Honoring the Nestorian Christians

Thursday, September 22, 2011

My Italian Tour: The Eternal City and More

Last September 1-15, 2011 my wife (Angela) and I joined with a group of 46 other tourists from all over the world in what is known as the “Splendors of Italy Tour.” It brought us to over a dozen renowned cities and fantastic places in grand Italia. It is amazing that the country, being so rich in culture, history and significance continue to inspire pilgrims who visit it. Trafalgar Tour offered us a variety of optional tours, most of which we took.

Angela has lots of wonderful photos in her Face book (angieverg@aol.com) and I am preparing some reflections on my blog site, www.travelinasian.blogspot.com. While I have been to many places in Europe and Asia, I find Italy to be most fascinating and awe-inspiring.

Our first stop was Rome, the “eternal city,” with its famous St. Peter’s Basilica, the Sistine Chapel, the Vatican and some museums. Even roaming around Rome itself, if you can feel the Spirit, and, if you can see past the pickpockets, the anxious fellow tourists getting lost in the sea of humanity and the constant roaring of the scooters in narrow streets of cobbled stones, you can see God. Of course, for a pilgrim, not a tourist, God is written even in the graffiti of tenement walls. The frescos of Michelangelo was certainly beyond compare.

After Rome, we ogled the frescos (from ‘fresh’ paint), walked along the gardens of Tivoli.  The day was hot but when evening came, after a rowdy dinner, just before I dropped three coins in the fountain and made my wished, it rained---and the $3 Euro umbrella suddenly jumped at $5 Euros. The rest of the days were a staccato of fantastic places: Bay of Naples, Castellamare, Bay of Capri, Positano. In  the cruise along Lake Como, we were told to watch out for George Clooney and I swore it was my childhood crush, Sophia Loren (she must be a century old by now), whom I saw tending to her lakeside gardens. Of course, no one, including my wife would believe my imagination.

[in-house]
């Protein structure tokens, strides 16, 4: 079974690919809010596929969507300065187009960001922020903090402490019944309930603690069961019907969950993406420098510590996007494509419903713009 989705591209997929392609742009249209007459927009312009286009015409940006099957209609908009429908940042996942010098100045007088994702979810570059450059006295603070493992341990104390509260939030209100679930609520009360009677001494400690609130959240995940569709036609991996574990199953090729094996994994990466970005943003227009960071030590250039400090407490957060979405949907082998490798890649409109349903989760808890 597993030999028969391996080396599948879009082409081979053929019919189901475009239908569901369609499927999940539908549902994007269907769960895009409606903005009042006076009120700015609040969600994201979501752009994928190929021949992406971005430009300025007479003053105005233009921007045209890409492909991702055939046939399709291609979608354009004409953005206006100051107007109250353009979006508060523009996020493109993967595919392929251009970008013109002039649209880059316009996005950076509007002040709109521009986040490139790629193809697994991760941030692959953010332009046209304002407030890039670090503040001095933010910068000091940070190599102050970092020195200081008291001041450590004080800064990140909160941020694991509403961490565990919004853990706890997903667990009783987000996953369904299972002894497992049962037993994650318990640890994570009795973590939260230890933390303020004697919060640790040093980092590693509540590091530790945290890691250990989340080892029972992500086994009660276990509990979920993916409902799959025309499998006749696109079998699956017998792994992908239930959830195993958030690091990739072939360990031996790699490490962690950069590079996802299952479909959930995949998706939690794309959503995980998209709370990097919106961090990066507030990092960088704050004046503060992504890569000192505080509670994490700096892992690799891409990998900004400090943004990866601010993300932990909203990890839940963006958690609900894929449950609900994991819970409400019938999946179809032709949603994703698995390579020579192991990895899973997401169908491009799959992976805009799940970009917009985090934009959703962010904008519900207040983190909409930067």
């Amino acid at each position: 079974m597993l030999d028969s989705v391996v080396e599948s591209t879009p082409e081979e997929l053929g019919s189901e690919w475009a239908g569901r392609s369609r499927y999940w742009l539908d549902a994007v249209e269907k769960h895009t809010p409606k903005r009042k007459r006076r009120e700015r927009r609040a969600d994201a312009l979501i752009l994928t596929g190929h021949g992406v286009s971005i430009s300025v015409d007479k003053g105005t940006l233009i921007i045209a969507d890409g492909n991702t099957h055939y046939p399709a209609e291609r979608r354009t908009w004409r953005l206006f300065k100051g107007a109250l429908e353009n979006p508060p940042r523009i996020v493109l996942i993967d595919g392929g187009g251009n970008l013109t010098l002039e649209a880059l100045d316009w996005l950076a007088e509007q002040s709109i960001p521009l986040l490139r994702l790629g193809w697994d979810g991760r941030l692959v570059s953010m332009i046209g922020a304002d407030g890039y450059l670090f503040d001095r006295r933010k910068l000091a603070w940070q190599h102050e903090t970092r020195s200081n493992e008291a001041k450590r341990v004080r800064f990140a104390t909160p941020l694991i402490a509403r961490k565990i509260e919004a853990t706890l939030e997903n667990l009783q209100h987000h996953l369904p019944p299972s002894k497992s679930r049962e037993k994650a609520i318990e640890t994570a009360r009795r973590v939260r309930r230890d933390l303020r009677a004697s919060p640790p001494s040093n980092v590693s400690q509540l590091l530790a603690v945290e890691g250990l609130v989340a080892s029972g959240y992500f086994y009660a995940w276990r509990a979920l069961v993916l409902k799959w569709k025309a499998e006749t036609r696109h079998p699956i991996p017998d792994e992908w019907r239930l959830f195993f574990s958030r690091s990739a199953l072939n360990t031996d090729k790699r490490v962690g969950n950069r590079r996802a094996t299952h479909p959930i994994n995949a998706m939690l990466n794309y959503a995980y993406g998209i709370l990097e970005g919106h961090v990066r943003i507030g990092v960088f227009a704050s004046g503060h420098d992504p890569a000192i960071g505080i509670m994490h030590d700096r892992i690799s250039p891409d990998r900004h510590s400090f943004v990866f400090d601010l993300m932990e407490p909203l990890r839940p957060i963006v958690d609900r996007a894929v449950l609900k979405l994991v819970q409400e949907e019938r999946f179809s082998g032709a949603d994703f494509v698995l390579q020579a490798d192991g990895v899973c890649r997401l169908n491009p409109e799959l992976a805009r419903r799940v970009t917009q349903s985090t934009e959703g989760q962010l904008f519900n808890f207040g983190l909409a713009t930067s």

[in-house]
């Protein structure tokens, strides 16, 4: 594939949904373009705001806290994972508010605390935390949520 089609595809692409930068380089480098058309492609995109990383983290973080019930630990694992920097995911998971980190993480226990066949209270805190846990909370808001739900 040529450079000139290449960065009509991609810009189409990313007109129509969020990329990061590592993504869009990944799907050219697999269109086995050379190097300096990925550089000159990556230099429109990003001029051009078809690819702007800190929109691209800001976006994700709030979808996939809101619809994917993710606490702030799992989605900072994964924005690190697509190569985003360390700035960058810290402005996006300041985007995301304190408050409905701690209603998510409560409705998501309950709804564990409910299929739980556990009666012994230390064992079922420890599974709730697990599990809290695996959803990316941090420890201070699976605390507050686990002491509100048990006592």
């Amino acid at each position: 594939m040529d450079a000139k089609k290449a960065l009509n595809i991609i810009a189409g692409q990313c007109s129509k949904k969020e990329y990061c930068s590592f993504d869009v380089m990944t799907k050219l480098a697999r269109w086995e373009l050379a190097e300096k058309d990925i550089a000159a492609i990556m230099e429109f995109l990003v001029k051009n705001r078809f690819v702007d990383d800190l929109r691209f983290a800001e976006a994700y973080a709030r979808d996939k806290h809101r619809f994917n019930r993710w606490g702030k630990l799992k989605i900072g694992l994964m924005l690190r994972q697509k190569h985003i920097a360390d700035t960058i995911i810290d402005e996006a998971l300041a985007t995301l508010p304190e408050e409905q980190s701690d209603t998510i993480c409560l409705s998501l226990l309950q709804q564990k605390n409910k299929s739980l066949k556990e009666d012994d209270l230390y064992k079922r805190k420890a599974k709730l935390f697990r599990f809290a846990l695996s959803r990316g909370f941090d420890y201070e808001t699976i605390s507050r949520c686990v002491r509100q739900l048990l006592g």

A visit to Assisi, where my favorite St. Francis and St. Claire, come from was a dream come true. I have always admired “brother Sun and sister Moon” but we did not have much time to explore Umbria where they played among the birds and the bees. Of course you know that the twin-patron saints of Italy were St. Francis of Assisi and Catherine of Siena; I reckoned Claire would be content being the saint of the poor and Francis the saint of the animals, including myself.

The ruins of Pompeii are a poignant symbol that the “city of man will always die but the city of God will never die” as another Italian saint, Augustine (thanks to his mother, Monica and the bishop of Milan, Ambrose for his conversion), would agree in his book, the “Civitas Dei.” Pompeii, a prosperous and cosmopolitan city in the 1st century was the center of many pagan and bacchanalian feasts. Many of the filthy rich had their Roman holiday villas there, feasting on licentiousness and decadence. The city was completely destroyed and buried by the volcanic eruption of Mount Vesuvius in 79 A.D., ironically a day after Vulcanalia, the festival of the Roman god of fire. Walking among the city ruins (rediscovered in 1749), it was eerie to be told that Mt. Vesuvius is still an active volcano.